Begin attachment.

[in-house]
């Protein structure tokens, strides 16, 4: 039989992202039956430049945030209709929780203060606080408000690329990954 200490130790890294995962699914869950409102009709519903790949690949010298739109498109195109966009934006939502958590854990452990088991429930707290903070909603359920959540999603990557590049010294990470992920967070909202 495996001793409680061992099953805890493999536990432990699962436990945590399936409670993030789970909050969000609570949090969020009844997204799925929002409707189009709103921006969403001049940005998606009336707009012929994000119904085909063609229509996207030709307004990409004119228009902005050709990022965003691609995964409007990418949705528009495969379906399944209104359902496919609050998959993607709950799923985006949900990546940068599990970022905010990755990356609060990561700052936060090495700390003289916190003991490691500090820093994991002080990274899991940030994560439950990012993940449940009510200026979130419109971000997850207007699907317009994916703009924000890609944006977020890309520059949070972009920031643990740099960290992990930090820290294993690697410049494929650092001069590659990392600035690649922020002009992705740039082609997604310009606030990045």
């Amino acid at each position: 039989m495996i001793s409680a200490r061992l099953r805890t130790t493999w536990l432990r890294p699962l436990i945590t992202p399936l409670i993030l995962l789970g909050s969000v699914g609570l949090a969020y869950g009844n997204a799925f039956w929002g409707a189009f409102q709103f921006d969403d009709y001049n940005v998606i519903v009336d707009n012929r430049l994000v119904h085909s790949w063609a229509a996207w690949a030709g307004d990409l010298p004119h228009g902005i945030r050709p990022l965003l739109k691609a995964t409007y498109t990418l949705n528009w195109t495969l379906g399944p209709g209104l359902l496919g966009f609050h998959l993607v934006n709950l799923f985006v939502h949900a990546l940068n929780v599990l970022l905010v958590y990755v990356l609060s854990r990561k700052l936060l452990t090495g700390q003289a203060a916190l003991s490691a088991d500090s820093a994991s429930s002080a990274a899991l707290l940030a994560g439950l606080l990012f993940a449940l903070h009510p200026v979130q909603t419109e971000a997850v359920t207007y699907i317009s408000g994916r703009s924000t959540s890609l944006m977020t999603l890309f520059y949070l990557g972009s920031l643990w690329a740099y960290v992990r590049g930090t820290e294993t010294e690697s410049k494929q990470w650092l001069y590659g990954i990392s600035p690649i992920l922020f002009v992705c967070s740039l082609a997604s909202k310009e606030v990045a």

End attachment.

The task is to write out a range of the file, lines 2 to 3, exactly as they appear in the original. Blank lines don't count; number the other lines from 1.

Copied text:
């Protein structure tokens, strides 16, 4: 039989992202039956430049945030209709929780203060606080408000690329990954 200490130790890294995962699914869950409102009709519903790949690949010298739109498109195109966009934006939502958590854990452990088991429930707290903070909603359920959540999603990557590049010294990470992920967070909202 495996001793409680061992099953805890493999536990432990699962436990945590399936409670993030789970909050969000609570949090969020009844997204799925929002409707189009709103921006969403001049940005998606009336707009012929994000119904085909063609229509996207030709307004990409004119228009902005050709990022965003691609995964409007990418949705528009495969379906399944209104359902496919609050998959993607709950799923985006949900990546940068599990970022905010990755990356609060990561700052936060090495700390003289916190003991490691500090820093994991002080990274899991940030994560439950990012993940449940009510200026979130419109971000997850207007699907317009994916703009924000890609944006977020890309520059949070972009920031643990740099960290992990930090820290294993690697410049494929650092001069590659990392600035690649922020002009992705740039082609997604310009606030990045």
């Amino acid at each position: 039989m495996i001793s409680a200490r061992l099953r805890t130790t493999w536990l432990r890294p699962l436990i945590t992202p399936l409670i993030l995962l789970g909050s969000v699914g609570l949090a969020y869950g009844n997204a799925f039956w929002g409707a189009f409102q709103f921006d969403d009709y001049n940005v998606i519903v009336d707009n012929r430049l994000v119904h085909s790949w063609a229509a996207w690949a030709g307004d990409l010298p004119h228009g902005i945030r050709p990022l965003l739109k691609a995964t409007y498109t990418l949705n528009w195109t495969l379906g399944p209709g209104l359902l496919g966009f609050h998959l993607v934006n709950l799923f985006v939502h949900a990546l940068n929780v599990l970022l905010v958590y990755v990356l609060s854990r990561k700052l936060l452990t090495g700390q003289a203060a916190l003991s490691a088991d500090s820093a994991s429930s002080a990274a899991l707290l940030a994560g439950l606080l990012f993940a449940l903070h009510p200026v979130q909603t419109e971000a997850v359920t207007y699907i317009s408000g994916r703009s924000t959540s890609l944006m977020t999603l890309f520059y949070l990557g972009s920031l643990w690329a740099y960290v992990r590049g930090t820290e294993t010294e690697s410049k494929q990470w650092l001069y590659g990954i990392s600035p690649i992920l922020f002009v992705c967070s740039l082609a997604s909202k310009e606030v990045a």